As part of International Gaming Week, Plymouth Libraries invited some of the Positive People team from Cosmic and Pop+ to join them in celebration. Three of the project’s biggest gaming fans, Rob, Chris and Emma, jumped on the chance to get the community involved in this fun event.
The focus of the event was to bring people together with some retro games and give parents a chance to introduce their children to them too. Many visitors commented on the nostalgic feel the games gave them. While battling a boss on Sonic the Hedgehog, one visitor commented “I haven’t played Sonic since I was 7 years old, and this just brings back so many memories. It’s nice that we can have events like this that we can come to for free and the children can get something from it too”.
During the week, the Positive People team visited Central Library and Plymstock library. With them they brought a Mini-SNES and some retro games, as well as iPads with Pacman, Sonic the Hedgehog and a game that teaches you about coding. The team were also joined by Plymouth University, who were showcasing a range of retro consoles such as an Atari 2600, Sega Saturn and the Nintendo Entertainment System. The event attracted families from around Plymouth. Parents brought their children to show them the kinds of consoles they played on as a child and to try something different from the modern high spec games they might be used to.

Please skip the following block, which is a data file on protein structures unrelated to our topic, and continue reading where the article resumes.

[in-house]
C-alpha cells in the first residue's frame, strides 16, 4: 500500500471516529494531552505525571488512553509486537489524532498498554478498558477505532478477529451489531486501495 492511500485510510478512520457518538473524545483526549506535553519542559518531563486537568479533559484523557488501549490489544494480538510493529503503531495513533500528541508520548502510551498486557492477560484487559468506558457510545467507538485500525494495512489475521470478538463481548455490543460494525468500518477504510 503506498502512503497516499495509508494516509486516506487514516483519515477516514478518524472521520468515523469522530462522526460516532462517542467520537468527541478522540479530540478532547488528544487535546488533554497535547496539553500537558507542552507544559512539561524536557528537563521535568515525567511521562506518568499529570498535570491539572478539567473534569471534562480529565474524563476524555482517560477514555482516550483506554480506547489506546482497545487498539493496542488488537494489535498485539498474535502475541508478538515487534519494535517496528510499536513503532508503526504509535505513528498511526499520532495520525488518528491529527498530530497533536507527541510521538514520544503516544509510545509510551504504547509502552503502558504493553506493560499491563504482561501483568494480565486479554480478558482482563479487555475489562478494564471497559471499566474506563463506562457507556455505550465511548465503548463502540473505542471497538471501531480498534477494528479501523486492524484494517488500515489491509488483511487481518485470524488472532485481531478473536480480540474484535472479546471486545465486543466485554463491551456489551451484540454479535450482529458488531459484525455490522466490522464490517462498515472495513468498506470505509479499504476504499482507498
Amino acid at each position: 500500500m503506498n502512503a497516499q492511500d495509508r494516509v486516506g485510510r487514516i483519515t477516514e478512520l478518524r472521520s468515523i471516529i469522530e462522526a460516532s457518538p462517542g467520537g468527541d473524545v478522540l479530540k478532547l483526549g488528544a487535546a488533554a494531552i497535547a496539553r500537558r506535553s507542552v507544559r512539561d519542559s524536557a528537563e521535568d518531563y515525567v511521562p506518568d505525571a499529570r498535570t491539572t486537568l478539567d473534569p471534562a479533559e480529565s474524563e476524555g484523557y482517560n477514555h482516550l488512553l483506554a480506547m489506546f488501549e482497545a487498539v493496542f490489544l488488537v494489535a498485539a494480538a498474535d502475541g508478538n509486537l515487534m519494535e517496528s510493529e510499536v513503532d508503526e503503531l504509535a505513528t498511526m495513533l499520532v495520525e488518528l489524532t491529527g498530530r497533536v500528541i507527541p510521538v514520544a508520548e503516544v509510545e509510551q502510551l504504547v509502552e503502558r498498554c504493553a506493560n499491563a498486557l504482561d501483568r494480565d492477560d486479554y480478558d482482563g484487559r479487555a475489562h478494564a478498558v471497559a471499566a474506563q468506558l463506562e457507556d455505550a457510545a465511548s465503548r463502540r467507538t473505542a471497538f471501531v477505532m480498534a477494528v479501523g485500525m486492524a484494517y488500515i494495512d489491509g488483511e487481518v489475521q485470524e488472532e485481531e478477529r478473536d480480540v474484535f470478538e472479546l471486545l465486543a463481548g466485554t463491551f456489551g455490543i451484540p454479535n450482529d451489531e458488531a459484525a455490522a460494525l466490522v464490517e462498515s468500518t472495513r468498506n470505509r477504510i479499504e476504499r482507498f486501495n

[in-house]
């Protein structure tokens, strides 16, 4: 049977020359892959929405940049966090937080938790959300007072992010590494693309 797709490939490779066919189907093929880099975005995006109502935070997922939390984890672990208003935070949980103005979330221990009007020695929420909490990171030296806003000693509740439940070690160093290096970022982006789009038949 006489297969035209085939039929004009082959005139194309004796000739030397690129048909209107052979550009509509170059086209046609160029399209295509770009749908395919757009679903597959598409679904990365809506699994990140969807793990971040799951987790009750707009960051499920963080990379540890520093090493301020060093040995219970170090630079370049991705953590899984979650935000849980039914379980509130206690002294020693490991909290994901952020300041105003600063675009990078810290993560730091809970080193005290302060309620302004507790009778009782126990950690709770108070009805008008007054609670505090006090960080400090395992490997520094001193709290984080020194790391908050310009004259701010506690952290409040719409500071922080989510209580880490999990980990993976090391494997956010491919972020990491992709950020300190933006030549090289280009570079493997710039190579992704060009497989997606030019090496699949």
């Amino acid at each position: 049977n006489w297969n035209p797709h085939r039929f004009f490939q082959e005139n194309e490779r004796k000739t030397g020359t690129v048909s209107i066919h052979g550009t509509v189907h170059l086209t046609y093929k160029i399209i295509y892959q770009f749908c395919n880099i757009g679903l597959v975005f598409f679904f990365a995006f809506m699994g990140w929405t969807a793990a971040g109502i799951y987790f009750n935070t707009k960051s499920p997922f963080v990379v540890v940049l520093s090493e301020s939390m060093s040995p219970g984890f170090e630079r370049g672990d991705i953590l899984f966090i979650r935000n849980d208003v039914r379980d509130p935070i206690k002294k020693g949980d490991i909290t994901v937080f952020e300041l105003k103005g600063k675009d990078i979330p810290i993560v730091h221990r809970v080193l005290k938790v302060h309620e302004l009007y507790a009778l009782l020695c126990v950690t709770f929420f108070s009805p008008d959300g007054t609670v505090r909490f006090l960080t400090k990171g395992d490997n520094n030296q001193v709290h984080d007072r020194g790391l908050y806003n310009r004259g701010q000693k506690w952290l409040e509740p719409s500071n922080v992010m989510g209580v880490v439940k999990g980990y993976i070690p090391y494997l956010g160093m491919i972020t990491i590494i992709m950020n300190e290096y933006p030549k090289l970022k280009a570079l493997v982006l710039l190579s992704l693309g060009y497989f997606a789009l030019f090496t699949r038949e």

During the event, the team were able to connect with the local community, reaching those who might be interested in joining the Positive People project, and giving them an opportunity to find out more about what the project can do to support them.
A focus of the project for Cosmic is to help people connect digitally. Rob Bowker, Digital Training Assistant with Cosmic, commented, “Games are a vehicle that can bring people together and make them feel comfortable with the use of technology. For instance, the iPad version of Pacman can massively assist when introducing someone to the idea of swiping on a touchscreen.”
During the course of the two days, Positive People saw over 50 people and made several referrals onto the project, for people who are looking for support getting back into work.